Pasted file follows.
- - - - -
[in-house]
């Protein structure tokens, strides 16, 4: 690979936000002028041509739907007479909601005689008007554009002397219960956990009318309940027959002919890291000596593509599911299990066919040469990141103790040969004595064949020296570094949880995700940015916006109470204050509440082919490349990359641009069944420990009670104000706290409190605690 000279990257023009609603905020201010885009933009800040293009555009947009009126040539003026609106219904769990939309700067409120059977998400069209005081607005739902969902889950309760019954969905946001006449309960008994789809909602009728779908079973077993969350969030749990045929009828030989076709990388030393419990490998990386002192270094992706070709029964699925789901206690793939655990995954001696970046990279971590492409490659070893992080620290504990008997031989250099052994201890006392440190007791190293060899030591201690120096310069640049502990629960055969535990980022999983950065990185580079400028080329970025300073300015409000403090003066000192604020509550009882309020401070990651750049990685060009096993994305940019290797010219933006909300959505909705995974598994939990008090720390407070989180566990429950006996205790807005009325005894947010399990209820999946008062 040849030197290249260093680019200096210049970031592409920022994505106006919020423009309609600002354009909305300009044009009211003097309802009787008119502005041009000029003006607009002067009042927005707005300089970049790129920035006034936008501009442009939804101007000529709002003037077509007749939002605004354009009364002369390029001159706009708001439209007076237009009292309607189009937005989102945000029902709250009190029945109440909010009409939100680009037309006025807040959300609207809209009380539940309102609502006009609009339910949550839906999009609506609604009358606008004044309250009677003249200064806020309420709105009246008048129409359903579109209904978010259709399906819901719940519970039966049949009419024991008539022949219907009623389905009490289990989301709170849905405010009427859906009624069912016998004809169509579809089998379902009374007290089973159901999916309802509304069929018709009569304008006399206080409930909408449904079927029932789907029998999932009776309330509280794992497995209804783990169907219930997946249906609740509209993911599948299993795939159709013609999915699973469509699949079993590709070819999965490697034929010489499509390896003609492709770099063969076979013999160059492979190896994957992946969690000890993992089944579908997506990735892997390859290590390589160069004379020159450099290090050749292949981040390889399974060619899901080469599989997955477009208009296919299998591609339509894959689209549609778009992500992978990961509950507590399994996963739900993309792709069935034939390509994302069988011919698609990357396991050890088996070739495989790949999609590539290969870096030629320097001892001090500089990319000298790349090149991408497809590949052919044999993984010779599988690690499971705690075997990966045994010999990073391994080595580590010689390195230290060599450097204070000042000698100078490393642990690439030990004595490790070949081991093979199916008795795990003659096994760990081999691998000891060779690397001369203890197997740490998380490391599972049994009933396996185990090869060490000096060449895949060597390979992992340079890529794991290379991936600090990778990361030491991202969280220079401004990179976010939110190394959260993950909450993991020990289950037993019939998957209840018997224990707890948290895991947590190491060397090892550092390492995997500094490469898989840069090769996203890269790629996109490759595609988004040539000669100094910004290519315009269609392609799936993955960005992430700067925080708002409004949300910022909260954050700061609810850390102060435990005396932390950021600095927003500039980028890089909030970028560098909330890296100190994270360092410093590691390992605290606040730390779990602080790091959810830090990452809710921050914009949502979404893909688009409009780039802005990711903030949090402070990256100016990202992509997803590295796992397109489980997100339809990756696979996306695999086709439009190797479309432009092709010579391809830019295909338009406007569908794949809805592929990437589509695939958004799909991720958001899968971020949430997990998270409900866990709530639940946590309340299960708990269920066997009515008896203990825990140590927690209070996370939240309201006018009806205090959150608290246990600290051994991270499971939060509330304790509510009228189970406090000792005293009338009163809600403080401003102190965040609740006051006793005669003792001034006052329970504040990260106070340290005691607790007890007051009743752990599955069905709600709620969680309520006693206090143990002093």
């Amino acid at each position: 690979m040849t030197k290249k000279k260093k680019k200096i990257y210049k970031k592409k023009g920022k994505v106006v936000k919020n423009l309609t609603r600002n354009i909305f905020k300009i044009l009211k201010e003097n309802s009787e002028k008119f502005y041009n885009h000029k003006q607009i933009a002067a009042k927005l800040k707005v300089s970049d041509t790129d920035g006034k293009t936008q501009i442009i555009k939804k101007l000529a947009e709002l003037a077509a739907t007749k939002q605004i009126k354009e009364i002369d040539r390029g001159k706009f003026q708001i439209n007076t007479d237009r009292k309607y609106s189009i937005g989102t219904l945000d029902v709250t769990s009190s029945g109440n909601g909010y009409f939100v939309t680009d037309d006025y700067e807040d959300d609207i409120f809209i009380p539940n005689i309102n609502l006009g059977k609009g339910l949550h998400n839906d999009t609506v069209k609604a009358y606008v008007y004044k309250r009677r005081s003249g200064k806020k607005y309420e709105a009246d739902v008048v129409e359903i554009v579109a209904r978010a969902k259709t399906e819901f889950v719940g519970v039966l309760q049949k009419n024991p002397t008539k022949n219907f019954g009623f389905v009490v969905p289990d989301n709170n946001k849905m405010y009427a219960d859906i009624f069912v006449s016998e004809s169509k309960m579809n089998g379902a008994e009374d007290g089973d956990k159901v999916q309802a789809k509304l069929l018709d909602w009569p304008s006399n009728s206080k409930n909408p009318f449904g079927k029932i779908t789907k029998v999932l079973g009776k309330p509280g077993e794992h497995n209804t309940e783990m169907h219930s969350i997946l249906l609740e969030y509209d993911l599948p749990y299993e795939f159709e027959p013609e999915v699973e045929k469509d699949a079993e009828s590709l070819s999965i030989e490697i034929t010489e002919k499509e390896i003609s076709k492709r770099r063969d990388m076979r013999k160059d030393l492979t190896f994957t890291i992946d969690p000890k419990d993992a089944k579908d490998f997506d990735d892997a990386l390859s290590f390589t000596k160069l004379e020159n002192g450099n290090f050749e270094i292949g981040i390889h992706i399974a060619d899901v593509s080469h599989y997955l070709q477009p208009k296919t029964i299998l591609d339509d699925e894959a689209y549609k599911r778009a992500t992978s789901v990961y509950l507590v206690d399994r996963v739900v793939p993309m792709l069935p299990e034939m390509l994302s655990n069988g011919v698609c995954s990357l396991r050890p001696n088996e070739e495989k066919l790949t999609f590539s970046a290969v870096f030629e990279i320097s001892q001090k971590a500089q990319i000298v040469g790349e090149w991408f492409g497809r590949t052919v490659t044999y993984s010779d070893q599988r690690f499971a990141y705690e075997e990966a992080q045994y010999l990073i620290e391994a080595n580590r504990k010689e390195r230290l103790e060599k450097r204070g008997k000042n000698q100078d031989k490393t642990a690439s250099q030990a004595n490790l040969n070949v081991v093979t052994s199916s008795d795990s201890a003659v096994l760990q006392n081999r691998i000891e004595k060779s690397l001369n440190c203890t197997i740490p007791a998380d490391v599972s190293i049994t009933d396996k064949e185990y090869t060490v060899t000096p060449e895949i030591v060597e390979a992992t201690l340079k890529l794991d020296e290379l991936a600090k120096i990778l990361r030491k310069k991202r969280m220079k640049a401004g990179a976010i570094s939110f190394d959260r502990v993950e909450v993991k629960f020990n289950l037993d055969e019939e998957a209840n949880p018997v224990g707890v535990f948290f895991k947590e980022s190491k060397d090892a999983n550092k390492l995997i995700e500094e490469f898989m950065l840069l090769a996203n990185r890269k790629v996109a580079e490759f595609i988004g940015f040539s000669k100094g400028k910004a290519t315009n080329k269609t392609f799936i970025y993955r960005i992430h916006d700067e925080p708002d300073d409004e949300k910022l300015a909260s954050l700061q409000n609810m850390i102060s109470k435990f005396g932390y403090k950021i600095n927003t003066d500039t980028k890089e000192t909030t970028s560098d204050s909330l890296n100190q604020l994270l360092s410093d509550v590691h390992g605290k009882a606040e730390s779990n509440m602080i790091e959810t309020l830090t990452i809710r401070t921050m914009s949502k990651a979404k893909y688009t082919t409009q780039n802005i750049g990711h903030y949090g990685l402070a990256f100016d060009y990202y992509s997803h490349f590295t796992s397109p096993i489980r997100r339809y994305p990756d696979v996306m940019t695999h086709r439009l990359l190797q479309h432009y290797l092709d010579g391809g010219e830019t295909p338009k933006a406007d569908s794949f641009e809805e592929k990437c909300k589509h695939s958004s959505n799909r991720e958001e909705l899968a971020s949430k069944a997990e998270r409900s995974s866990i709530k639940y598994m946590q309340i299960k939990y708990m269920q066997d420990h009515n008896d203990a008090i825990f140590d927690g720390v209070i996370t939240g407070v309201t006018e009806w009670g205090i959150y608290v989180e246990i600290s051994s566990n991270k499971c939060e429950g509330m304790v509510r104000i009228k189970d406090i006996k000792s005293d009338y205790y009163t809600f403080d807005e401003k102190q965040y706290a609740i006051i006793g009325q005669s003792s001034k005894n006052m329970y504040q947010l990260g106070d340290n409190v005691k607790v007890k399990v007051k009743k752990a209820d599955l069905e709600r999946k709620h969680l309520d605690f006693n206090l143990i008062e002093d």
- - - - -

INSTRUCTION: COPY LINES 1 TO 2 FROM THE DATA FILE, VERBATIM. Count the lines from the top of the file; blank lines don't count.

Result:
[in-house]
């Protein structure tokens, strides 16, 4: 690979936000002028041509739907007479909601005689008007554009002397219960956990009318309940027959002919890291000596593509599911299990066919040469990141103790040969004595064949020296570094949880995700940015916006109470204050509440082919490349990359641009069944420990009670104000706290409190605690 000279990257023009609603905020201010885009933009800040293009555009947009009126040539003026609106219904769990939309700067409120059977998400069209005081607005739902969902889950309760019954969905946001006449309960008994789809909602009728779908079973077993969350969030749990045929009828030989076709990388030393419990490998990386002192270094992706070709029964699925789901206690793939655990995954001696970046990279971590492409490659070893992080620290504990008997031989250099052994201890006392440190007791190293060899030591201690120096310069640049502990629960055969535990980022999983950065990185580079400028080329970025300073300015409000403090003066000192604020509550009882309020401070990651750049990685060009096993994305940019290797010219933006909300959505909705995974598994939990008090720390407070989180566990429950006996205790807005009325005894947010399990209820999946008062 040849030197290249260093680019200096210049970031592409920022994505106006919020423009309609600002354009909305300009044009009211003097309802009787008119502005041009000029003006607009002067009042927005707005300089970049790129920035006034936008501009442009939804101007000529709002003037077509007749939002605004354009009364002369390029001159706009708001439209007076237009009292309607189009937005989102945000029902709250009190029945109440909010009409939100680009037309006025807040959300609207809209009380539940309102609502006009609009339910949550839906999009609506609604009358606008004044309250009677003249200064806020309420709105009246008048129409359903579109209904978010259709399906819901719940519970039966049949009419024991008539022949219907009623389905009490289990989301709170849905405010009427859906009624069912016998004809169509579809089998379902009374007290089973159901999916309802509304069929018709009569304008006399206080409930909408449904079927029932789907029998999932009776309330509280794992497995209804783990169907219930997946249906609740509209993911599948299993795939159709013609999915699973469509699949079993590709070819999965490697034929010489499509390896003609492709770099063969076979013999160059492979190896994957992946969690000890993992089944579908997506990735892997390859290590390589160069004379020159450099290090050749292949981040390889399974060619899901080469599989997955477009208009296919299998591609339509894959689209549609778009992500992978990961509950507590399994996963739900993309792709069935034939390509994302069988011919698609990357396991050890088996070739495989790949999609590539290969870096030629320097001892001090500089990319000298790349090149991408497809590949052919044999993984010779599988690690499971705690075997990966045994010999990073391994080595580590010689390195230290060599450097204070000042000698100078490393642990690439030990004595490790070949081991093979199916008795795990003659096994760990081999691998000891060779690397001369203890197997740490998380490391599972049994009933396996185990090869060490000096060449895949060597390979992992340079890529794991290379991936600090990778990361030491991202969280220079401004990179976010939110190394959260993950909450993991020990289950037993019939998957209840018997224990707890948290895991947590190491060397090892550092390492995997500094490469898989840069090769996203890269790629996109490759595609988004040539000669100094910004290519315009269609392609799936993955960005992430700067925080708002409004949300910022909260954050700061609810850390102060435990005396932390950021600095927003500039980028890089909030970028560098909330890296100190994270360092410093590691390992605290606040730390779990602080790091959810830090990452809710921050914009949502979404893909688009409009780039802005990711903030949090402070990256100016990202992509997803590295796992397109489980997100339809990756696979996306695999086709439009190797479309432009092709010579391809830019295909338009406007569908794949809805592929990437589509695939958004799909991720958001899968971020949430997990998270409900866990709530639940946590309340299960708990269920066997009515008896203990825990140590927690209070996370939240309201006018009806205090959150608290246990600290051994991270499971939060509330304790509510009228189970406090000792005293009338009163809600403080401003102190965040609740006051006793005669003792001034006052329970504040990260106070340290005691607790007890007051009743752990599955069905709600709620969680309520006693206090143990002093």